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Discussion Starter · #1 ·
Hello, Just picked up a 99 Nomad a few months ago. Searching seems all I have to worry about is the POG. Thinking about getting a new steel one for 2000 and newer and just welding it on after removing pos plastic gear. Use my mig welder with solid wire and shielding gas. Could get the use of a TIG welder also. Of course will make a cover for behind gear to stop any stray welding bb's from getting where they shouldn't be. I have welded shift levers on my sons moto x race bikes and if I have to remove or split case later the weld can be taken off with a grinder. If heat is an issue (due to seals) I can use a heat dam/sink behind gear. Anyway would appreciate any input from those that have knowledge with gear replacement or welding experience. Is the new kawasaki gear mild steel or cast? Another option would be to drill gear and shaft and install roll pin. Have mounted many gears in industrial settings with alot more stress on them then an oil pump gear should ever see. Will keep posted with pics.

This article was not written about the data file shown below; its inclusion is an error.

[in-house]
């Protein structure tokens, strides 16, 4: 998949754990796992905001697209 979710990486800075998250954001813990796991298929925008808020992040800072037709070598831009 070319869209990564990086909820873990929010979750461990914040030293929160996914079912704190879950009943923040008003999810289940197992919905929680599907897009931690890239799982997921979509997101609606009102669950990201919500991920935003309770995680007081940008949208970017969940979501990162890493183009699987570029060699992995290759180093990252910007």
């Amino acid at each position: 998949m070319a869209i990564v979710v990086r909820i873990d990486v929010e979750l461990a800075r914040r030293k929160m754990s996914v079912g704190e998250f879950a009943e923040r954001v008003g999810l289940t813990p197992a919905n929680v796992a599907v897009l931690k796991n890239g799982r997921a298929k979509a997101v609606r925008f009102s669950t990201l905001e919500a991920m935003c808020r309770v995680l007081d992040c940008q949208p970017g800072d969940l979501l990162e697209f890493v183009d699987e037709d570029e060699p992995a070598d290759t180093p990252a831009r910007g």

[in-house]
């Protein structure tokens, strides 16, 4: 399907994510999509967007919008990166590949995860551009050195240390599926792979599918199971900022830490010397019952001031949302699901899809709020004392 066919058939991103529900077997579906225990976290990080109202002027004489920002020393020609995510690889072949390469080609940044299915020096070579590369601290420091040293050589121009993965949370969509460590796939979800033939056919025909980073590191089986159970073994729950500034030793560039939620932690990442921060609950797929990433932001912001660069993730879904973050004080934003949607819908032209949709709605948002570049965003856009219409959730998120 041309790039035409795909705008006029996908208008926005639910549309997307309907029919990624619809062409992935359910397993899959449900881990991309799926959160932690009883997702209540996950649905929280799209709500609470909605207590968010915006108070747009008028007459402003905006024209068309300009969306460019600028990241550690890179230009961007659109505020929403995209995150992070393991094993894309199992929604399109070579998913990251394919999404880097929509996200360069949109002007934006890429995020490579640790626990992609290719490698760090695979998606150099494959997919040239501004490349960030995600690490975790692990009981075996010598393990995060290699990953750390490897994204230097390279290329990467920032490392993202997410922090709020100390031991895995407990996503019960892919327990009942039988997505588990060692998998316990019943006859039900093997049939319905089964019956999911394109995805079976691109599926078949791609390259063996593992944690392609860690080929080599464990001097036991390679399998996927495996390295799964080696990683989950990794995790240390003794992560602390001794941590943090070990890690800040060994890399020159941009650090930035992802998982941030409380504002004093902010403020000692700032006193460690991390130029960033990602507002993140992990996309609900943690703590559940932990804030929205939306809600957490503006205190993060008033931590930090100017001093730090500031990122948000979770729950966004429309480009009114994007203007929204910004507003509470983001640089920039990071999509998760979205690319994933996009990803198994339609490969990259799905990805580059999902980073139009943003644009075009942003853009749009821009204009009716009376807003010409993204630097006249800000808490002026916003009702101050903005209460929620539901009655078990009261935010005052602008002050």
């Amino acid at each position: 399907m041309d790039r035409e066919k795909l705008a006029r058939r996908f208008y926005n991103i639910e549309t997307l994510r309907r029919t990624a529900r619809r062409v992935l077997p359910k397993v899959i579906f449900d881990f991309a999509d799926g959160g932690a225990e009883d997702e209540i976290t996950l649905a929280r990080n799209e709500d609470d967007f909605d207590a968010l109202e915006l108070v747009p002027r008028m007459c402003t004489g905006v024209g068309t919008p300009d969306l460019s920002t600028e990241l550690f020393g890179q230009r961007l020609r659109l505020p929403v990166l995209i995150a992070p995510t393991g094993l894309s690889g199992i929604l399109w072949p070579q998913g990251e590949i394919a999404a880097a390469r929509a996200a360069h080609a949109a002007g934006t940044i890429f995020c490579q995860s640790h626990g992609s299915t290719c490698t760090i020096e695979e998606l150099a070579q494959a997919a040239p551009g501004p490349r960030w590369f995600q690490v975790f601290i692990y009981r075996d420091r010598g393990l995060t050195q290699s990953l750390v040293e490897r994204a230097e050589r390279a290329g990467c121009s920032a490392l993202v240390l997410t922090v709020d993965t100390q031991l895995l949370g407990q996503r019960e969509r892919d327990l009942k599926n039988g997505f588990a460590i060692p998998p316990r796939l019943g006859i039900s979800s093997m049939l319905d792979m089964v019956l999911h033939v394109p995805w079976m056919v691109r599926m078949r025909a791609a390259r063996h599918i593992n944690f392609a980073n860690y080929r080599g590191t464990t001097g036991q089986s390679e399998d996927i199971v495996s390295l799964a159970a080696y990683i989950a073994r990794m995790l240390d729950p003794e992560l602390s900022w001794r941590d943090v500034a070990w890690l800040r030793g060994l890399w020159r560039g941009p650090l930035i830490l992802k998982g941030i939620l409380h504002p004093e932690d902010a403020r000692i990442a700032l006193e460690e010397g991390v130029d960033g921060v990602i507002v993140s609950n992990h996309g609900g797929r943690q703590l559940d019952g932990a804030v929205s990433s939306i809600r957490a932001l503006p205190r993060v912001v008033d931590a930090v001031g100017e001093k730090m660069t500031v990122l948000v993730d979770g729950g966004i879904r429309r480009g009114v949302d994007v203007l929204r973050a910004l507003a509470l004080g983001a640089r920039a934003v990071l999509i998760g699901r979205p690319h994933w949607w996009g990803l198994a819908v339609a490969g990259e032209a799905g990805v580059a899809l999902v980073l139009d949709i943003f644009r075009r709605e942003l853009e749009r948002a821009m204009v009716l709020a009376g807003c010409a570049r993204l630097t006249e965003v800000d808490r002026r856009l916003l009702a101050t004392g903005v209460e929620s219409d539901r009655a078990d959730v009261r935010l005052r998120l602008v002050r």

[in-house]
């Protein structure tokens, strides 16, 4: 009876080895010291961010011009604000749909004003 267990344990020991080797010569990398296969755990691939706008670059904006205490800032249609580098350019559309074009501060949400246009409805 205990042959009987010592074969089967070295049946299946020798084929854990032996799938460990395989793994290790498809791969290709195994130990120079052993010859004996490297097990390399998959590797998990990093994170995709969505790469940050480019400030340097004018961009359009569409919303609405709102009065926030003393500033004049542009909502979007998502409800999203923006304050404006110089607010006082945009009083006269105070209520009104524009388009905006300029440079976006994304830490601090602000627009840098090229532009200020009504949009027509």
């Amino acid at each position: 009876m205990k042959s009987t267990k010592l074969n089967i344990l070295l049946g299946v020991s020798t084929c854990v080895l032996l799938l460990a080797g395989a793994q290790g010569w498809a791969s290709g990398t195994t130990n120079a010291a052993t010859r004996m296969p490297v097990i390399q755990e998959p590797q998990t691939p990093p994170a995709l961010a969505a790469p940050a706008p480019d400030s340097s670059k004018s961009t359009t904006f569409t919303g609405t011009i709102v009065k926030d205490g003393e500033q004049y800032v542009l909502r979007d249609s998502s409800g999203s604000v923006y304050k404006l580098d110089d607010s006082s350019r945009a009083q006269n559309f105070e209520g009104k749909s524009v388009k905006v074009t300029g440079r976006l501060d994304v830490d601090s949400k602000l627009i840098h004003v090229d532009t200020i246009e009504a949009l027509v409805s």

Thanks
 

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IBA#34418
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6,332 Posts
If you tig it you don't have spatter to worry about. But I thought that there was an OEM replacement that you could get. I would assume you wouldn't have to weld anything.
 

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Vicrory is Mine
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I believe there is an OEM replacement gear that is easy to install. I have heard of Kawi doing this for free even on older bikes. I assume this is because if was such a poor engineering job to start with.
 

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Discussion Starter · #4 ·
If there is an OEM replacement that I can use without pulling the engine and spliting cases that would be the best. Any info would be great. I thought OEM was replacing if the POG went bad, but they (dealer) would still have to take motor apart. I'm trying to avoid this and replace mine before it fails. I have all winter to get this done. I was was going to take clutch side cover off and remove clutch to get to the gear and oil pump drive shaft.
 

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any oem gear (steel or plastic) would require spliting the cases, but the Judge's (described above) can be done with out spliting. A little more technical, but doable, and are supposed to be as reliable as the oem steel.
 
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